The retina is an active soft material, in which mechanosensitive cells are thought to respond to the local mechanical heterogeneity they encounter during development and adult physiological functioning. The retina is also constantly exposed to mechanical stress with shear and traction forces acting at its inner surface. Consequences of these forces depend on the tissue's resistance to deformation, which is characterized by its stiffness. However, currently there is a lack of high-resolution data on retinal mechanical properties. Here, we used scanning force microscopy to determine the apparent elastic modulus K of the retinal inner surface along the length of the eye with sub-millimetre resolution, and compared characteristic K values of the retinal quadrants. We found that the inner retina is a mechanically inhomogeneous tissue. Most elastic moduli were in the range of 940 to 1800 Pa; significant differences were found between areas less than 50 µm apart. To identify the origin of this mechanical inhomogeneity, we investigated the size and distribution of structures comprising the retinal surface: large cell bodies in the ganglion cell layer, nerve fibers, inner limiting membrane, and Müller cell endfeet. Our data suggest that the distribution of compliant nerve fiber bundles and stiff neuronal cell bodies contributes most to the mechanical properties of the inner retina. These data offer a basis for understanding cellular mechanoresistivity and -sensitivity in the retina as a mechanically active tissue, and they may help to understand mechanisms and consequences of a variety of retino-pathological processes and their surgical treatment.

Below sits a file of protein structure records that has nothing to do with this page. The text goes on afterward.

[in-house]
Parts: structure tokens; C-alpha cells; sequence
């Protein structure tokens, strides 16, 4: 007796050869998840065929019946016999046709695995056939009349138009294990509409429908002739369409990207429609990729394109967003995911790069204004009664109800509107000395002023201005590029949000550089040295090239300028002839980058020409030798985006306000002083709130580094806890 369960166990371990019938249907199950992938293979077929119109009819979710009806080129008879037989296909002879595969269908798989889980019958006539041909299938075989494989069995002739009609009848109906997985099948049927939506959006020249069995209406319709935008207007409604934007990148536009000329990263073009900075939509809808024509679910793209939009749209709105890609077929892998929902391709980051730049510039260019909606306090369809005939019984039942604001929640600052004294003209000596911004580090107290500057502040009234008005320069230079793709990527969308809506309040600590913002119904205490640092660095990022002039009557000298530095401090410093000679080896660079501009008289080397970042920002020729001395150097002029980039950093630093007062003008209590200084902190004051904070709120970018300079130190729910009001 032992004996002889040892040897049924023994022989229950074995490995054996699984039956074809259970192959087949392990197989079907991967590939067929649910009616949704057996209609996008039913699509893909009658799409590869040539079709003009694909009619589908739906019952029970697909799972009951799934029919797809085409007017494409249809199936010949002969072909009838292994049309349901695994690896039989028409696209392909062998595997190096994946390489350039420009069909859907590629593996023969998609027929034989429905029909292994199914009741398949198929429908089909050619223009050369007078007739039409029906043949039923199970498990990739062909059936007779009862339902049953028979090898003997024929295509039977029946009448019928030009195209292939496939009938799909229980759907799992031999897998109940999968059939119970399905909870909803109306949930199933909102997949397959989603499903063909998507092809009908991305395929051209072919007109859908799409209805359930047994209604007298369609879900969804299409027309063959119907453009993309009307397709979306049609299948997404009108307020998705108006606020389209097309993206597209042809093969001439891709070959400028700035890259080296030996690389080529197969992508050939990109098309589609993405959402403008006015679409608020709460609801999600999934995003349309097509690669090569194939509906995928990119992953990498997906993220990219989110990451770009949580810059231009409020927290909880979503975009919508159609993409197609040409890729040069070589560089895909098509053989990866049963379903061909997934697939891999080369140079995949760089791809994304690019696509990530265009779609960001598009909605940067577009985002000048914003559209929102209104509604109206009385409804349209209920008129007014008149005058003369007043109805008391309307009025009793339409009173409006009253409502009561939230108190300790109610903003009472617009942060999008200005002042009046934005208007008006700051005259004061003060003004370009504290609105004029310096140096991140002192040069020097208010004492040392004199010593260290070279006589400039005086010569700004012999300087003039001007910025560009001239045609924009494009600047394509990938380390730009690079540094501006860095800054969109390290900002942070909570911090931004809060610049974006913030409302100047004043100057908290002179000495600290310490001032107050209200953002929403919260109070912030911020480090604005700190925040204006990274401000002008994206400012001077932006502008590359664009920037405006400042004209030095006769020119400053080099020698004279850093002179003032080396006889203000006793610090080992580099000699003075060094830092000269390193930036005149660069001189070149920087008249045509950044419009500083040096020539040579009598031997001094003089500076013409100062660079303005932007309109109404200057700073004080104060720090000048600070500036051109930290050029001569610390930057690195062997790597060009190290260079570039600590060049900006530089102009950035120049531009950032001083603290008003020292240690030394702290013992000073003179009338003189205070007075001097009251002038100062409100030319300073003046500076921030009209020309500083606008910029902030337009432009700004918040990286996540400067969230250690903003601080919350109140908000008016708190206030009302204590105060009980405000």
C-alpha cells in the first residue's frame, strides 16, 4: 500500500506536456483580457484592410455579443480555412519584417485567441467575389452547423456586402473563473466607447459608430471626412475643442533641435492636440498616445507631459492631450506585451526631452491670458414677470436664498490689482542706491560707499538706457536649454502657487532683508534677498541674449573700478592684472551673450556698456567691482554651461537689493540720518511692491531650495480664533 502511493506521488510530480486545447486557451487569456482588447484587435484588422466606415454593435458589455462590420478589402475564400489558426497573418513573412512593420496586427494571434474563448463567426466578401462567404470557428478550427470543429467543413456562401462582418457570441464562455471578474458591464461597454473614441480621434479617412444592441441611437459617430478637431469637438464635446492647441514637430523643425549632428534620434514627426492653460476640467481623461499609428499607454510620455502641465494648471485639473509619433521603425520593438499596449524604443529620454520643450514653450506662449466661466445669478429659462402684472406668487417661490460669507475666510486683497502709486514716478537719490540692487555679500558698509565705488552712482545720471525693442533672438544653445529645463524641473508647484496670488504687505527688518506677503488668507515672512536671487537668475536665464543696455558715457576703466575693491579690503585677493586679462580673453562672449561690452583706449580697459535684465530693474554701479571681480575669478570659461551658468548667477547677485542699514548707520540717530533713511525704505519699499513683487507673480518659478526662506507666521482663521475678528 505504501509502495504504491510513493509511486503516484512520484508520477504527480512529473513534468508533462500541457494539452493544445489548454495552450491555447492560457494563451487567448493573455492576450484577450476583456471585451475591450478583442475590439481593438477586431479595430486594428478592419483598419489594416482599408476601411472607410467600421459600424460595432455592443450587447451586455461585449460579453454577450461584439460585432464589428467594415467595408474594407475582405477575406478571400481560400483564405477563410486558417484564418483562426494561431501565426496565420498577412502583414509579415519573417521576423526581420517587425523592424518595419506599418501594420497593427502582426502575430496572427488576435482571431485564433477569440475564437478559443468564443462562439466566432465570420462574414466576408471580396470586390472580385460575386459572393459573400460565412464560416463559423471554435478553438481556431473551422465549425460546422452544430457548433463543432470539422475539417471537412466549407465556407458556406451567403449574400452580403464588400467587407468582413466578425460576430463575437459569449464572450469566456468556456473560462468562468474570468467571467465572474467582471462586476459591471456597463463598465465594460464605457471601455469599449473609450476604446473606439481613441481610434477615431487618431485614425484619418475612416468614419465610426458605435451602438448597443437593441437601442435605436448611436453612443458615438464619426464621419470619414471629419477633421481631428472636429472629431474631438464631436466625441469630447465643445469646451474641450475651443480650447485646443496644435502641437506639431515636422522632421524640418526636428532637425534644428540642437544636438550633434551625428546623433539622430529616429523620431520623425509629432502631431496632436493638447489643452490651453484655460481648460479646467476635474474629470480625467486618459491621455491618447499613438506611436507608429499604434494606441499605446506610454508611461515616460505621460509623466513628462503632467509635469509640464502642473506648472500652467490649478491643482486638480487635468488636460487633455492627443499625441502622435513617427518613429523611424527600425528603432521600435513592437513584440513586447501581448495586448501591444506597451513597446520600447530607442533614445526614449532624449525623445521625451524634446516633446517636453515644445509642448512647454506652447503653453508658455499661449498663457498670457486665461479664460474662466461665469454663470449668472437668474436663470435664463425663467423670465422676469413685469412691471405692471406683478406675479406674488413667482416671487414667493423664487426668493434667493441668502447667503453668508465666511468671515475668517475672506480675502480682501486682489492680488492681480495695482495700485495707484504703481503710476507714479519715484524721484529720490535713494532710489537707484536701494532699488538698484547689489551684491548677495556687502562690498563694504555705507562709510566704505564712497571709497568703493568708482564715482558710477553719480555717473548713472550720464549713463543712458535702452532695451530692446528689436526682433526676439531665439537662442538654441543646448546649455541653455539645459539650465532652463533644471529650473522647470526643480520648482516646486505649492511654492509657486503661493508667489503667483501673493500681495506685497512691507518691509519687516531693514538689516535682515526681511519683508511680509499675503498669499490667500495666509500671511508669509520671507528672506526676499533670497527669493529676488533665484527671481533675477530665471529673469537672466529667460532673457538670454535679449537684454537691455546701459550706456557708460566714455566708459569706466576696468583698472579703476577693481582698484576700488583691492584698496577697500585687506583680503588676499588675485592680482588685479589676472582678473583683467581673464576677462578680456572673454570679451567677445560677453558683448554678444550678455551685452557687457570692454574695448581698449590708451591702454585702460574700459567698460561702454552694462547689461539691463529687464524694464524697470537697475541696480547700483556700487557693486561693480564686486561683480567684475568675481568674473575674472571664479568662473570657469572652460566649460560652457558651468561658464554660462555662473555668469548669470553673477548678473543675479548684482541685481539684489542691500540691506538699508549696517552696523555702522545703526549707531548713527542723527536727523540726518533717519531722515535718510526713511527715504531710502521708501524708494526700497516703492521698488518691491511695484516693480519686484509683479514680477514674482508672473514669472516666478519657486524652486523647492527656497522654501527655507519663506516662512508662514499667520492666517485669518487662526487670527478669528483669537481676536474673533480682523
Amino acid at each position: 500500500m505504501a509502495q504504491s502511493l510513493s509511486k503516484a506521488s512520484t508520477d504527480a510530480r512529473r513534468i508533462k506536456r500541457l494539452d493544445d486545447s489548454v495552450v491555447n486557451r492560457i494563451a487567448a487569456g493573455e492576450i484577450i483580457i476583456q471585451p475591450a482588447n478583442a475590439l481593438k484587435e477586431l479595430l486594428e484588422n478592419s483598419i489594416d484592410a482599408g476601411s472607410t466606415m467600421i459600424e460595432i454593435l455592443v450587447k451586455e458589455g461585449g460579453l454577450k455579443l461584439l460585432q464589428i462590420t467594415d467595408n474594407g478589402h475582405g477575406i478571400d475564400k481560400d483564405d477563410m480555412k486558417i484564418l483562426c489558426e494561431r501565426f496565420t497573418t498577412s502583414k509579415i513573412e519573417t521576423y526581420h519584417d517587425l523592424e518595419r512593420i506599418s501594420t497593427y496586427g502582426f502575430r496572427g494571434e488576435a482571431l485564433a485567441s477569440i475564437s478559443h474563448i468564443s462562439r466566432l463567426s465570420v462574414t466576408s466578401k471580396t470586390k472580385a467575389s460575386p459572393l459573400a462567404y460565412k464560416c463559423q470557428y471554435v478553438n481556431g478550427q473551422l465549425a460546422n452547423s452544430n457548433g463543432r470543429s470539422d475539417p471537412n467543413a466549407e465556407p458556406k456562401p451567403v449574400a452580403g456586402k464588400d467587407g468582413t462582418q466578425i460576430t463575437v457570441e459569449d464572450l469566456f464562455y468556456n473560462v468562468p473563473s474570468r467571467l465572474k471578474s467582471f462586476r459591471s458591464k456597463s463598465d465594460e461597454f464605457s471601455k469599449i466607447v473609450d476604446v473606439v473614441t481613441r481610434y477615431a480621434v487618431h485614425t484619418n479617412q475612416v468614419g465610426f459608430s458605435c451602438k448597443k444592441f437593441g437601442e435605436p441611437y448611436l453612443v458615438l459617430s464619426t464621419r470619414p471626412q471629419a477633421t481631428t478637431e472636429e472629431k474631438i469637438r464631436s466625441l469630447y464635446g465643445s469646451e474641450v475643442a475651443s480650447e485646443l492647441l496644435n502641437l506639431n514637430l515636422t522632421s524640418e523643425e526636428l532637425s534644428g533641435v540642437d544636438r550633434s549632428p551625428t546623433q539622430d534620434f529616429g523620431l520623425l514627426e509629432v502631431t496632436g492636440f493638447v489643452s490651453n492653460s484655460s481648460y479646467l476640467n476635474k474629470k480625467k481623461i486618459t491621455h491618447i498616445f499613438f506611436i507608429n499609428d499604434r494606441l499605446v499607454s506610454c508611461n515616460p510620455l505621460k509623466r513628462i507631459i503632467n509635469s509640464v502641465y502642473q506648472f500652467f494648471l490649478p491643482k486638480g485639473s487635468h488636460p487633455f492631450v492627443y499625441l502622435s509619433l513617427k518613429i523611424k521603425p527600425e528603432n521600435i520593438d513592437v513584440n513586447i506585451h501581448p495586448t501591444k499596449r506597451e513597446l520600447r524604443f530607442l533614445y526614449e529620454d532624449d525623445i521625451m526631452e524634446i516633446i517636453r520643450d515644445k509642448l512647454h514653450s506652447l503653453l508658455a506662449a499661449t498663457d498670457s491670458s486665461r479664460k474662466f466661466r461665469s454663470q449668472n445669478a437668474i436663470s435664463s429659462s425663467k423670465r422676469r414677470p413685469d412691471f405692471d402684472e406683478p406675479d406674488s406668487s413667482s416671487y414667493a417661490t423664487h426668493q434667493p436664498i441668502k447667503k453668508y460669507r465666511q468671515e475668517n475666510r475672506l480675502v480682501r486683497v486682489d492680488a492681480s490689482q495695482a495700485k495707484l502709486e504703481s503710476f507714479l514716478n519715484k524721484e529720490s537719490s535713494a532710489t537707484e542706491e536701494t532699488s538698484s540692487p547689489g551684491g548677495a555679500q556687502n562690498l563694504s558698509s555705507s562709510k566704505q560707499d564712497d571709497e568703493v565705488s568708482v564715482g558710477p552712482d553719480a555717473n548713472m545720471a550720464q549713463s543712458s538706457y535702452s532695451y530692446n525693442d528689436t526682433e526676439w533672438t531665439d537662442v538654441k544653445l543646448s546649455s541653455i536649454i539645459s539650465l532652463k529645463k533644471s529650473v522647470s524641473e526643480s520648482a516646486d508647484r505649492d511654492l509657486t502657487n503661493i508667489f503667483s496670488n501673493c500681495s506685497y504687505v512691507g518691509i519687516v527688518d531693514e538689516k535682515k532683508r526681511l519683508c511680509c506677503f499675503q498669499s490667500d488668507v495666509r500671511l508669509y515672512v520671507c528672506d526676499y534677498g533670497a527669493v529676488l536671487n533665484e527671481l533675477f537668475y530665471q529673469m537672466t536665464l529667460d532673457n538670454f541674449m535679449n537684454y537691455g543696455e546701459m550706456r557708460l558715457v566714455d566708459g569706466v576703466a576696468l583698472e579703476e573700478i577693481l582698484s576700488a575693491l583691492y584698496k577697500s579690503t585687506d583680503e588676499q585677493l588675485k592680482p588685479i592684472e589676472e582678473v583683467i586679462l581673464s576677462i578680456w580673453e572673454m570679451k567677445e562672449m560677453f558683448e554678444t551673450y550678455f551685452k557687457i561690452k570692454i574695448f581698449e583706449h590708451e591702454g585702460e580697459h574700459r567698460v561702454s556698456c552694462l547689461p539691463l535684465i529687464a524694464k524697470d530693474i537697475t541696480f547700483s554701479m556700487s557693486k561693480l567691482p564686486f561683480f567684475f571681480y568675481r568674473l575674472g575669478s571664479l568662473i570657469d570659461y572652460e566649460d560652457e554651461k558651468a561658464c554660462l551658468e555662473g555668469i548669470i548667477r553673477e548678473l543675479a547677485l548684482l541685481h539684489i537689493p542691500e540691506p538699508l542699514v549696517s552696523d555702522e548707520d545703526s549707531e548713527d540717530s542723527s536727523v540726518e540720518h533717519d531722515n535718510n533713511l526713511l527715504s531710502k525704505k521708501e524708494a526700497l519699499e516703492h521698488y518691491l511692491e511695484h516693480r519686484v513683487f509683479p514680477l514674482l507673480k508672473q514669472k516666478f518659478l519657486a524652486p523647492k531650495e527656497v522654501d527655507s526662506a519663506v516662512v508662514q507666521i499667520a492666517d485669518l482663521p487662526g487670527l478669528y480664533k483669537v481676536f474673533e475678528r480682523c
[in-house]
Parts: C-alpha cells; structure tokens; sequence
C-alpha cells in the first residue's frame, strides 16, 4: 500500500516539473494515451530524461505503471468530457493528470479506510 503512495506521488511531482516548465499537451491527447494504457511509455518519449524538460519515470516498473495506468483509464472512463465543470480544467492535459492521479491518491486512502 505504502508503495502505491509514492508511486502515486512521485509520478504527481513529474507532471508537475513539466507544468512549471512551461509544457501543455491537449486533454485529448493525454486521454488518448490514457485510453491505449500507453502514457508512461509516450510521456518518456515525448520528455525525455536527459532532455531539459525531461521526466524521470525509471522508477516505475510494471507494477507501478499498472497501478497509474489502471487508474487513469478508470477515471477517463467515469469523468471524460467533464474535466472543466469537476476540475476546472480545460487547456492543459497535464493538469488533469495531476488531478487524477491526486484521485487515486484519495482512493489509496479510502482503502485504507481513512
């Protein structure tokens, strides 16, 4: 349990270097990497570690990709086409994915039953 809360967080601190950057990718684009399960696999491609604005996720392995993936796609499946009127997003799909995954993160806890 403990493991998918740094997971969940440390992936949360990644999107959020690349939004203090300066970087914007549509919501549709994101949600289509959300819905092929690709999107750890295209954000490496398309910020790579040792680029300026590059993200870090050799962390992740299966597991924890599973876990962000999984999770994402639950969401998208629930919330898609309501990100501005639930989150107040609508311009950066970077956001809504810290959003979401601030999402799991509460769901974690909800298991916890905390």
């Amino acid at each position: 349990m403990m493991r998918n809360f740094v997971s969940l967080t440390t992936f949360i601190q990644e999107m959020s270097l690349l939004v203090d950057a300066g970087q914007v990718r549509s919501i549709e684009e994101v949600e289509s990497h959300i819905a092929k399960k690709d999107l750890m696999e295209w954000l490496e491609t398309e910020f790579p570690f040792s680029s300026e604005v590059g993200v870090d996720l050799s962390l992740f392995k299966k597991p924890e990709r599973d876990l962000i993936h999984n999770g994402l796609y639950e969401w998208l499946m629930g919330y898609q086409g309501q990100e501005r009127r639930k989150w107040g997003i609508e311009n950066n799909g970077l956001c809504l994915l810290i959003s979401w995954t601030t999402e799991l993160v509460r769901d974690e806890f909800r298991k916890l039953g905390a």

You have access to this article
Please wait while we load your content...
Something went wrong. Try again?